DASHCAM. The words “shockingly cavalier nihilism” are used by the TIFF programmers to describe this latest Blumhouse production, Rob Savage’s DASHCAM. It follows up Savage’s lockdown hit, Host, and continues his unsettling exploration of online virtual spaces — in this case, the livestream of a quarantine-busting indie musician who plays up for the camera “a self-consciously obnoxious exaggeration of her own polarizing online persona.” “Inventive gore” is promised. — SM
Arthur Rambo. Laurent Cantet, whose pictures Human Resources and the Palme d’Or-winning The Class were trenchant examinations of work, class and education, travels to Toronto with a new picture starring as an adult Rabah Nait Oufella, one of the teen students in the latter film. Oufella plays an Arab author and Parisian literary star who, in a twist reminiscent of Lauren Oyler’s recent False Accounts, is revealed to have an alter ego: the man behind a racist, homophobic and anti-semitic Twitter account. — SM
Celebrating Alanis Obomsawin. TIFF Artistic Director and Co-Head Cameron Bailey says that this program of the work of Alanis Obomsawin (Kanehsatake: 270 Years of Resistance, We Can’t Make the Same Mistake Twice) is “the centerpiece of the festival.” Of her practice telling the stories of Indigenous people resisting injustice, Bailey writes, “Her approach to crafting documentaries is as singular as Frederick Wiseman’s or Mike Leigh’s methods of making fiction films. Obomsawin begins with joining her subjects’ community without any filmmaking gear. She goes first to listen. The next step is to document their stories by recording audio only. That intimate relationship between speaker and listener, on a foundation of trust already built, then leads to introducing a camera. It’s no surprise that watching her films is like being invited into their world as an honoured guest.” — SM
Wavelengths: Tense Present — Normally a four-program highlight of TIFF, this year there’s only one experimental shorts program in the “Wavelengths” section, but it promises to be a strong one. “Tense Present” begins with Mexican filmmaker Nicolás Pereda’s Dear Chantal, in which he writes letters to the late filmmaker, the program concludes with Train Again, the latest from Austrian archival/stroboscopic master Peter Tscherkassky. — VR
Good Madam. The TIFF catalog cites Jordan Peele’s Get Out but also Ousmane Sembène’s extraordinary Black Girl when describing the latest from South African filmmaker Jenna Cato Bass, a horror satire that deals with colonial land theft. As Bass says in an interview at Women in Hollywood, it’s the first time she’s tackled the horror genre — one which she’s always shied away from: “For most of my life I’d been completely unable to watch scary movies: I was a sensitive child. At the same time, genre means nothing to me without substance — what it’s saying about our world. So I wanted to tell a story about a domestic worker who gets to reclaims her agency, along with the home she has lived and worked in her whole life. So using this particular genre was a way to provide a literal exorcism of our country’s trauma.” — SM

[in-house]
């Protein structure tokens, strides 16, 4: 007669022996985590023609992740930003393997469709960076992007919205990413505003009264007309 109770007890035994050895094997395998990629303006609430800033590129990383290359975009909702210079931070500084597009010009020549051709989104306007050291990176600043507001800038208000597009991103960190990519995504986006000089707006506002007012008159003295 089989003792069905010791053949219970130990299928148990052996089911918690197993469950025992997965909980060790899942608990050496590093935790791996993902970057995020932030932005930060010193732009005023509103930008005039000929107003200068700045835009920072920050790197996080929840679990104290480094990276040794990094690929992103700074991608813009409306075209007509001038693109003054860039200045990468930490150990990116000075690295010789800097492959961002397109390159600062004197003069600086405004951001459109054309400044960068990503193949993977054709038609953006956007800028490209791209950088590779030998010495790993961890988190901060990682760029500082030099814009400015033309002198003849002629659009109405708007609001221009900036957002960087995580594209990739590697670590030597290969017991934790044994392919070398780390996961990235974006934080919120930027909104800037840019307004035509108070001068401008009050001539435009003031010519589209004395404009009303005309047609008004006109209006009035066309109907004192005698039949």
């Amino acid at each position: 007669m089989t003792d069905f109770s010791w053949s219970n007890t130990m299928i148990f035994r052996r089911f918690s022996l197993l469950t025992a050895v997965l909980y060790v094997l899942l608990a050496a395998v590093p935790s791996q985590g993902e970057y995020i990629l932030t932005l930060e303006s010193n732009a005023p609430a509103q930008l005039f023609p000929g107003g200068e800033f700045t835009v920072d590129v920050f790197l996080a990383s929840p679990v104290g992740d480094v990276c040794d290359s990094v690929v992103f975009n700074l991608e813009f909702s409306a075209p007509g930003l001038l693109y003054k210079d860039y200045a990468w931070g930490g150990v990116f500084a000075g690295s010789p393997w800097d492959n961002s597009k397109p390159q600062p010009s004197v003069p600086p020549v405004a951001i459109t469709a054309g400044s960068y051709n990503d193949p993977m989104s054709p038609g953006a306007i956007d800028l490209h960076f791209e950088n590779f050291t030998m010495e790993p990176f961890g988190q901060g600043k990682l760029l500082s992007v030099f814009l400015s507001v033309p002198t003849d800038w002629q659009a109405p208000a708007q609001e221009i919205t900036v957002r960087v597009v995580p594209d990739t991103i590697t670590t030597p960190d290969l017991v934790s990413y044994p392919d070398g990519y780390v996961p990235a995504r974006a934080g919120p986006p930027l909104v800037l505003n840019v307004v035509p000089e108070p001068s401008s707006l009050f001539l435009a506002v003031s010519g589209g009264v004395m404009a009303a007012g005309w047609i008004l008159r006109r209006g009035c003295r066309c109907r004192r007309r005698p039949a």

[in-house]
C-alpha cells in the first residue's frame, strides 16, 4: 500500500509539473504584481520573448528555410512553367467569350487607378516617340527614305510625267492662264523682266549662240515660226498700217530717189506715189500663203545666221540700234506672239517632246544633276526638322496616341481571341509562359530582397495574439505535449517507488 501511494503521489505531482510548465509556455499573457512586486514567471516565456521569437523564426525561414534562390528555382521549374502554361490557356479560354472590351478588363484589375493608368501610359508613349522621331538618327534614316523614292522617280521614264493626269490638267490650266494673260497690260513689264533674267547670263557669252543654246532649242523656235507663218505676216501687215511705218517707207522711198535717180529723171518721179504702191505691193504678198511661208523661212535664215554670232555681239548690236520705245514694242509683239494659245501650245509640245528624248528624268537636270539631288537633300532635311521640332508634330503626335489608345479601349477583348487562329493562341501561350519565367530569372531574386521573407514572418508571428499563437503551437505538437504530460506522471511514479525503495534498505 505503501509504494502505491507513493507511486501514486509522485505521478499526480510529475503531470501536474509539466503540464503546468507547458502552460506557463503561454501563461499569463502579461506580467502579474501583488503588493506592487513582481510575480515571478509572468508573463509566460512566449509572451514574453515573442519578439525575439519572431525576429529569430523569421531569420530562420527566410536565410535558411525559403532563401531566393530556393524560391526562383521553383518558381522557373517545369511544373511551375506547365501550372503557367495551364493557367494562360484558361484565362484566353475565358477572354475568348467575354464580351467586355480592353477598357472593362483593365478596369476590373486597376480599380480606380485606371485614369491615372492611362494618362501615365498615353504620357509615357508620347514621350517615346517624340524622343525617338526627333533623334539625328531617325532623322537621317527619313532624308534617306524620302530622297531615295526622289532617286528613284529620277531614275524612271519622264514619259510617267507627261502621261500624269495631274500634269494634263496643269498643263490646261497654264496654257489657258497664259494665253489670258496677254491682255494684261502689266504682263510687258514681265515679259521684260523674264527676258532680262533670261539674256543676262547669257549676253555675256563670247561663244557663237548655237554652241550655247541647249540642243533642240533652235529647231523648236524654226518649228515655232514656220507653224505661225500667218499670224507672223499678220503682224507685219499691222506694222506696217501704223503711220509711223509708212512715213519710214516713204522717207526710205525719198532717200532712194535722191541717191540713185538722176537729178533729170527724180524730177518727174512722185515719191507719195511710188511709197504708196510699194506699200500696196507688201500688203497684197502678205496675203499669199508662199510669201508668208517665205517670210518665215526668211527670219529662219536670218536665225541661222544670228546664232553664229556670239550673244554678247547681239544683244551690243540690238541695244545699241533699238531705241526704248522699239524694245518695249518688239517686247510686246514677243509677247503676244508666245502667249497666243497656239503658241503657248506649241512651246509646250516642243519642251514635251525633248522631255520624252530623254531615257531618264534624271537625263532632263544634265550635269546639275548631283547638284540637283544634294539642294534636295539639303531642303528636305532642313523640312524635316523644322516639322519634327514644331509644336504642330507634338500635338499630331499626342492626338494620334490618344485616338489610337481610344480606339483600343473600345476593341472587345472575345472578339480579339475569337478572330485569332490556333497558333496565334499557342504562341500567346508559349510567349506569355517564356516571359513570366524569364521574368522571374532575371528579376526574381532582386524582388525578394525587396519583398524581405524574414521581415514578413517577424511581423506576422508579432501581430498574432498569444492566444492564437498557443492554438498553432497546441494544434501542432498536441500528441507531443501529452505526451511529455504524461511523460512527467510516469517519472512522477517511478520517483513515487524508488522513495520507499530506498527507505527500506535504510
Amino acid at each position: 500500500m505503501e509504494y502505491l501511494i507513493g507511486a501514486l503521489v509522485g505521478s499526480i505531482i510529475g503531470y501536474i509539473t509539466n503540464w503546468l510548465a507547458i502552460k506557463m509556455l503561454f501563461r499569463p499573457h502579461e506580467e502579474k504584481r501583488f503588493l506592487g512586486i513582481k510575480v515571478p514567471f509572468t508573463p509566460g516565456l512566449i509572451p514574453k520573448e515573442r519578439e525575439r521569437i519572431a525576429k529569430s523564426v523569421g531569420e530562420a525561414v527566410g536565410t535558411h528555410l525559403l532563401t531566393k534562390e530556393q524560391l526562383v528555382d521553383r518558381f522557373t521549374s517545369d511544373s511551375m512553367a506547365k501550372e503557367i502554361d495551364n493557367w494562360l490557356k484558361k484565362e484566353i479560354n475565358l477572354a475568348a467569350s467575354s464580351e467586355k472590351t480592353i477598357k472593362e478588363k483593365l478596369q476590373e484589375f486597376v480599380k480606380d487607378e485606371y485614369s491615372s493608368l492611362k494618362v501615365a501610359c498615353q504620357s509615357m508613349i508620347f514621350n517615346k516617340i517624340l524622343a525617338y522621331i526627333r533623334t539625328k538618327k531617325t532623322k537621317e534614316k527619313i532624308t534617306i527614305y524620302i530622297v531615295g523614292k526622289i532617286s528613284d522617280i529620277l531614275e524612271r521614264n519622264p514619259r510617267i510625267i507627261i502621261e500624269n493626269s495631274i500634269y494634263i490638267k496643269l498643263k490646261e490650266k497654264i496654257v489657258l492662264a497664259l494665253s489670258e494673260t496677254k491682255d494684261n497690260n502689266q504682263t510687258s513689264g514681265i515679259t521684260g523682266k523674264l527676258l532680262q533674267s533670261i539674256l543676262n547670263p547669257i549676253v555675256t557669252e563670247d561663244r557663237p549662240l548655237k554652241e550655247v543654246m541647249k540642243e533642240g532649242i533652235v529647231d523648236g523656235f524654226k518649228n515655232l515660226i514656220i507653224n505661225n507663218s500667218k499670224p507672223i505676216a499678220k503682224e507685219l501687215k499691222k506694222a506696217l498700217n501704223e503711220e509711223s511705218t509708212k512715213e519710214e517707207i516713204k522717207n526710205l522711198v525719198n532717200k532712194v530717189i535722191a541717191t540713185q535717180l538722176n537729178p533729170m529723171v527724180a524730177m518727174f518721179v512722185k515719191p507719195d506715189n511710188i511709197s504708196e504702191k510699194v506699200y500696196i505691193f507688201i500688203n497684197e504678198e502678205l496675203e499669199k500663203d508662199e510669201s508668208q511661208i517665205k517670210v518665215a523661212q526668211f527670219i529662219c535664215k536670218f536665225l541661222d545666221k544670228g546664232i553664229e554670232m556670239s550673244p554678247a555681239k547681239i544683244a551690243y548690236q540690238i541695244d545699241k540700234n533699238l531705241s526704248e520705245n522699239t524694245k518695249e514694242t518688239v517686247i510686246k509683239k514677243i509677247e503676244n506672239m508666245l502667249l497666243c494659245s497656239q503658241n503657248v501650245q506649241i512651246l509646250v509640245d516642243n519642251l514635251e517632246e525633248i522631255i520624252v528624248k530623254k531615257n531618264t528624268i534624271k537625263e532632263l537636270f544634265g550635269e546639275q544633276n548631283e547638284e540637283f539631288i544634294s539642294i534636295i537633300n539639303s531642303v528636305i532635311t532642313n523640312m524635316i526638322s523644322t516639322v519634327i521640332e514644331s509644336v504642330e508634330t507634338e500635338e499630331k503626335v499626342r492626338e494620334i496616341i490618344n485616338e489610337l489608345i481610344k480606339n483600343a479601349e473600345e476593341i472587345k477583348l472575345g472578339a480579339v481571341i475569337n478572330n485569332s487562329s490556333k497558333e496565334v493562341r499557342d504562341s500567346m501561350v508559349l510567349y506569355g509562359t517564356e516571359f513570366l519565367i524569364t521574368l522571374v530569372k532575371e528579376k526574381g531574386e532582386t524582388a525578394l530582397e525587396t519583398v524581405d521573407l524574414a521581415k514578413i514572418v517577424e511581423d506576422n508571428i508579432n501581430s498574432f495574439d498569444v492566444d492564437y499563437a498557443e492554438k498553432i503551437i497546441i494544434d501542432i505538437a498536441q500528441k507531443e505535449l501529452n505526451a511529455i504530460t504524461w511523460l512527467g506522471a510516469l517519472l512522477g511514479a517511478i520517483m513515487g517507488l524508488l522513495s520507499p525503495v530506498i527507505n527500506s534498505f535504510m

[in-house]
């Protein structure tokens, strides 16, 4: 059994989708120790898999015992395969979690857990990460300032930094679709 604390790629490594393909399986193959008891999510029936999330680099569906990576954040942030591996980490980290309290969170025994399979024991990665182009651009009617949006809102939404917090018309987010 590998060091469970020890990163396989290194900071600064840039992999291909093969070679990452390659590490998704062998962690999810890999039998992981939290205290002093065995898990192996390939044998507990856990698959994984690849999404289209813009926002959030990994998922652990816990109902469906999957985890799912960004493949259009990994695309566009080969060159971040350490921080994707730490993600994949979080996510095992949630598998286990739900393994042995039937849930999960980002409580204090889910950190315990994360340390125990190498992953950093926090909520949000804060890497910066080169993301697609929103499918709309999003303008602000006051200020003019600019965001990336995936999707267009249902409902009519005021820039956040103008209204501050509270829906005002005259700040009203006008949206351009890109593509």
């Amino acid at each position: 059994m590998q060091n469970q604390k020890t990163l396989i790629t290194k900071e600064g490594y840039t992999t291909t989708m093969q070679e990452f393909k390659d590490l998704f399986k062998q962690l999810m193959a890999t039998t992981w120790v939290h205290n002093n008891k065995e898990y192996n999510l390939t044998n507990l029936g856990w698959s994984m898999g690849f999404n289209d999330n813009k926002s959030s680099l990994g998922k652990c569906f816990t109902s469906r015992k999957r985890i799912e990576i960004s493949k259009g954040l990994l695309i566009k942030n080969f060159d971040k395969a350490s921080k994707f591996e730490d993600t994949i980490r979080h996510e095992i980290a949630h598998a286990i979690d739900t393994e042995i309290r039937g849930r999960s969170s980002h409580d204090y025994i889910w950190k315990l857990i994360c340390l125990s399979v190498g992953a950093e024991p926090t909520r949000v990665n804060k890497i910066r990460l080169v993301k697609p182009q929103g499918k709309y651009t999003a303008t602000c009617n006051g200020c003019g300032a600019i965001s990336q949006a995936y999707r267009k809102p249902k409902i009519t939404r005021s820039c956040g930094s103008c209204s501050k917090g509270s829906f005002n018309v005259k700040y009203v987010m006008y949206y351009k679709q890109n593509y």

Medusa — The second feature by Brazilian filmmaker Anita Rocha de Silveira, Medusa is a horror-inflected state-of-the-nation allegory that’s earned comparisons to Bertrand Bonello and Dario Argento. A girl gang that studies at an evangelical high school roams the streets, seeking out women whose mores (sexual or otherwise) they disagree with for beatings. When one of them is injured in a fight, she starts to question their dominant ideology. — VR
A Night of Knowing Nothing — Payal Kapadia won best documentary at this year’s Cannes for her feature debut. Working from a cache of letters discovered at her film school, written by an unknown fellow student, Night enfolds this correspondence into a nonfiction work meditating on recent Indian political history. — VR
Compartment No. 6 — “Laura (Seidi Haarla) lives in Moscow with her Russian girlfriend, and her wavering sense of belonging in her adopted country is challenged over the course of a multiple-overnight train journey from Moscow to Murmansk, north of the Arctice circle near the Finnish border. Her companion for this journey in a tiny sleeper car is yobbish Russian Ljoha (Yuriy Borisov), with whom she bonds, initially against her will. Will this unlikely duo transcend their superficial differences and discover a shared humanity? Yes, obviously, but in the meantime please revel in the train journey that takes up the lion’s share of the film. […] For Compartment No. 6, the director [Juho Kuosmanen] found that the dream of the Yeltsin ’90s was alive on many trains still in use by RZD, the Russian railroad: train scenes were shot, on two-perforation 35mm, on rolling stock rented from the company and run on their tracks, showcasing private compartments, sleeper berths and a dining car in all their sickly yellow-green garish glory.” — Mark Asch
Dear Evan Hansen. The director of this Broadway adaptation, Stephen Chbosky, has a career I’ve followed with interest. I loved his first feature, Four Corners to Nowhere, which premiered in Sundance in 1995. But that was the year of The Brothers McMullen, and the juggernaut of that indie hit overshadowed what I thought was Chbosky’s more striking debut. After some TV work (he created the TV series Jericho) and a gig writing the screenplay for Chris Columbus’s film adaptation of Rent, he wrote a novel: The Perks of Being a Wallflower, which Chbosky then adapted into one of the best YA films of recent years. Dealing with some of the same themes he handled beautifully in Perks, Steven Levenson’s Broadway musical may or may not be a winning screen transfer, but with Chbosky directing I’m interested in finding out. — SM